UK: 18+ USA: 21+ | Begambleaware.org | T&Cs apply | Play Responsibly
For followers of the Premier League, Jari Olavi Litmanen will be remembered for a spell spent mainly on the periphery at Liverpool at the start of the 2000s, during the reign of Gerard Houllier. Despite the Frenchman declaring the Finn as world class when signing him for the club Litmanen supported as a boy, he baffled supporters by often leaving a player described by many Ajax fans as their best number 10 ever – a list that includes the incomparable Dennis Bergkamp – on the sidelines. He was a man ahead of his time perhaps with his mercurial talents the kind we would be drooling over in the Premier League now, stuck instead in a rigid system at Liverpool, that was light years away from the talented team we see at Anfield today, like the draftkings sportsbook promo code.
Litmanen was born the son of two footballers – both his mother and father having played the game to a high standard in Finland – in February 1971 in the south Finnish town of Lahti. The young Jari showed a talent for both football and the country’s national game, ice hockey, but at 14 he had to make a choice and the lushness of the turf won out over the harshness of the ice and saw him sign up with local side Reipas Lahti for whom he made his professional debut aged just 16. Finland’s biggest club HJK Helsinki soon came calling but after only a year there he was on the move again joining MyPa where he helped them secure the Finnish Cup before making the move that would ultimately turn him into a household name in the European game.
There had been interest from Leeds United and Barcelona before Ajax made their move, but it wasn’t plain sailing for the Finn. He initially went to Amsterdam on trial and at first their manager Louis Van Gaal was not convinced, and it took the persuasion of assistant coach Gerard Van der Lem for Litmanen to be given more time to settle. The player’s modesty was taken as being timorous by Van Gaal but after making his mark in the Amsterdam club’s reserve side he would ultimately replace Inter bound Dennis Bergkamp. Dan Peterson was the initial replacement for the future Arsenal man but an injury to the Dane gave Litmanen a chance, one he took wholeheartedly.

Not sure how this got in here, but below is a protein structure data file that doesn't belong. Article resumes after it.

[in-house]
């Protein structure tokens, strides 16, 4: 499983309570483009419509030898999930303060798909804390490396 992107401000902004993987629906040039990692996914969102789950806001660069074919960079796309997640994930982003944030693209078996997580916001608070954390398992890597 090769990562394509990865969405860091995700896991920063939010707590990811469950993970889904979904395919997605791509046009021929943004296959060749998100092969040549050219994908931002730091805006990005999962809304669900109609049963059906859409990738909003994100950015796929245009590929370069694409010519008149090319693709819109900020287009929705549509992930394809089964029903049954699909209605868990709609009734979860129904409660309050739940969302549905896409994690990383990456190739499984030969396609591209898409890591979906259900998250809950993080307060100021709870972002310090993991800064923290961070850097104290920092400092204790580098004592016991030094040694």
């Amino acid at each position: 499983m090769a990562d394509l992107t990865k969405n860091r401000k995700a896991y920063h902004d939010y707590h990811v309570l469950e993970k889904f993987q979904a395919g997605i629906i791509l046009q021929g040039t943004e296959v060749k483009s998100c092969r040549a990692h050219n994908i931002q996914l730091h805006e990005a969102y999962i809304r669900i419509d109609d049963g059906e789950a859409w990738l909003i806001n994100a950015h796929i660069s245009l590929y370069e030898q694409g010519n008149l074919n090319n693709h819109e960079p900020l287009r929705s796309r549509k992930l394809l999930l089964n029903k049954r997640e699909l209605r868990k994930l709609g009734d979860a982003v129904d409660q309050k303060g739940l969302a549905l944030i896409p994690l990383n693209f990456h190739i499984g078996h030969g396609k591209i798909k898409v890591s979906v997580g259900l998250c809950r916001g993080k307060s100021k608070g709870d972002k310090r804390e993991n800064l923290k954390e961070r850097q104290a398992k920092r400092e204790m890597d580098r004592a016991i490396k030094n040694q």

With the number 10 shirt firmly in his possession, the 1993/94 season saw him finish as top scorer in the league with 26 goals as Ajax picked up the Dutch title, Litmanen claiming the player of the year award in the Netherlands in 1993 along the way too. Ajax, in fact, won three league titles back-to-back as the club entered a golden period which saw them as a real force in the Champions League too with Litmanen very much at the centre of that. From the beginning of the 1994/95 season until the middle of the following one Ajax remained unbeaten in Europe’s premier competition beating Milan in the 1995 final, making Litmanen the first Finn to win the trophy. They made the final the following season too, missing out on penalties this time to Juventus. Litmanen was top scorer in the competition that season with 9 goals and his form saw him take third in the Ballon D’Or, behind winner George Weah and runner-up Jurgen Klinsmann.
In total the Finn spent seven years at Ajax scoring 129 goals in total including 26 in the Champions League, a record that still sees him as the club’s top scorer in the competition, winning four league titles and three KNVB cups along the way. He was revered by the fans who nicknamed him Merlin for the magic he brought to the pitch and his ability to drift through attempted tackles. His fellow professionals loved him too with Frank Rijkaard, a one-time team-mate of Bergkamp, rating the Finn above the Dutchman declaring Litmanen as the best number 10 the club ever had. For all the skill there was a downside to the Finn, one that contributed to the other ‘nickname’ he was given by some – ‘The Man of Glass’.